Do you ever wonder what medieval booze was like? Does home brewing intrigue you? Well, you’ve come to the right place! Right now, we’re going to kill two birds with one stone.
Let’s find out how to homebrew our own batch of one of the most popular drinks of the 5th century!
What Is Melomel?
Simply put, it’s a fruit mead – but what even is mead?
Back in the old days, we’re talking old, when refrigeration and food storage wasn’t all too great – everything was preserved.
We’re talking meat, fish, fruit, vegetables, so naturally from these preservation methods came fermentation!
People found out that through fermentation, they get alcohol – and what is life without alcohol? Not a party, that’s what.
Fermentation became popular, with people making alcoholic drinks left and right. Wine, beer, and other homemade drinks were stocked – keeping people warm and happy in their homes.
One of the most popular was mead! To make things easier:
- Mead is fermented honey and water.
- Melomel is mead with fruit.
Technically, when people call melomel a fruit wine – it’s not quite right. Wine is made with fermented grapes, while melomel is made with fermented honey.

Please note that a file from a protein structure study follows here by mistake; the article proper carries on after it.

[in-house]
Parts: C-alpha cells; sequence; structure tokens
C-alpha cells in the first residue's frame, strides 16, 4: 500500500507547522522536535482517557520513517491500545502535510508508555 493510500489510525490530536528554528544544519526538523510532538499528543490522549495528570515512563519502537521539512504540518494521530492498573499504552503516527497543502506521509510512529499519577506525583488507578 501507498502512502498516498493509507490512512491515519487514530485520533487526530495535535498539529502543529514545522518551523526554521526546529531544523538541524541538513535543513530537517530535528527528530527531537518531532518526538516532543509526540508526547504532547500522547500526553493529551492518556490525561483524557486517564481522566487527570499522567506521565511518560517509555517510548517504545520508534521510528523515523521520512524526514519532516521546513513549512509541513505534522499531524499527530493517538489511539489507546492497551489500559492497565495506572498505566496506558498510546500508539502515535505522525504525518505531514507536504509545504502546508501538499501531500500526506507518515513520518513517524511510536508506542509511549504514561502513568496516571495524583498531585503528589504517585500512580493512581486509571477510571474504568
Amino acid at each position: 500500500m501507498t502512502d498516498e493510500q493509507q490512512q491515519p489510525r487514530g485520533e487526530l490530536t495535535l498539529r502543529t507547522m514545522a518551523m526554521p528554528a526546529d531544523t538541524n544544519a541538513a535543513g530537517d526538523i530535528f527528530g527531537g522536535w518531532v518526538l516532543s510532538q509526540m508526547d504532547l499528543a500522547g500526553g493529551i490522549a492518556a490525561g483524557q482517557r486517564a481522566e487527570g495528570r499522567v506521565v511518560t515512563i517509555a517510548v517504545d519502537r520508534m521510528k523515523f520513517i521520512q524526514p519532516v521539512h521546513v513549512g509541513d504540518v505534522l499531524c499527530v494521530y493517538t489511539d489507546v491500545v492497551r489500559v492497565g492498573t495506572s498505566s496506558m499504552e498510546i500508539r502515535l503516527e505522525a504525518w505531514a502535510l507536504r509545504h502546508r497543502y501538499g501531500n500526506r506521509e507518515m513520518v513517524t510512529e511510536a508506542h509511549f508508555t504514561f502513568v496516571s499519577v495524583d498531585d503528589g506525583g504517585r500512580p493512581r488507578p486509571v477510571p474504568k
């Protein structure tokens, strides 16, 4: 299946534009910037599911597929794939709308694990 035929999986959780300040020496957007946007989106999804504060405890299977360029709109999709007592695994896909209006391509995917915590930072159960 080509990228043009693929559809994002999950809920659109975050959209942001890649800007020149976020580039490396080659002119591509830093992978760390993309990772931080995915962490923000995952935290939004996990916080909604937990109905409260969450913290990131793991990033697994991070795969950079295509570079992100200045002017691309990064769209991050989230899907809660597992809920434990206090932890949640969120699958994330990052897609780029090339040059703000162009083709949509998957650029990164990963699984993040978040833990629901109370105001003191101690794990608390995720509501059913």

They aren’t the same at their core, but for the sake of ease, we can call it honey wine. Melomel can be made with a WIDE variety of fruits and spices for flavor.
Every time you change the ingredients for taste, i.e., changing or adding fruit – you get a whole new kind of melomel!
Let’s go over the different kinds of melomel, shall we?
Different Kinds of Melomel: Fruity Honey Wine or Blueberry Blossom Honey?
Since we’ve got hundreds of types of fruits and honey in the world – we also have the option of making hundreds of flavors of melomel.
You commonly find berry melomel because they have strong, distinct flavors, are small, and easy to break down.
Berries also have unmatched natural sweetness in comparison to other milder fruit.
But, let’s go over some of the most common flavors of our “honey wine fruit mead” to start:
- Bilbemel – this mead is made specifically with blueberry blossom honey
- Black Mead – got its name from using blackcurrants
- Morat – this delicious melomel is made with mulberries
- Perry – make this melomel when you use pears
- Pyment – not to be confused with wine, but this is made using grapes
- Cyser – this is a delicious apple mead
- Capsicumel – a spicy-sweet variety made with chile peppers
These are a few kinds of melomel you can make, but honestly, the sky’s the limit here! As long as you’ve got fermented honey and fermented fruit – you’re making a melomel.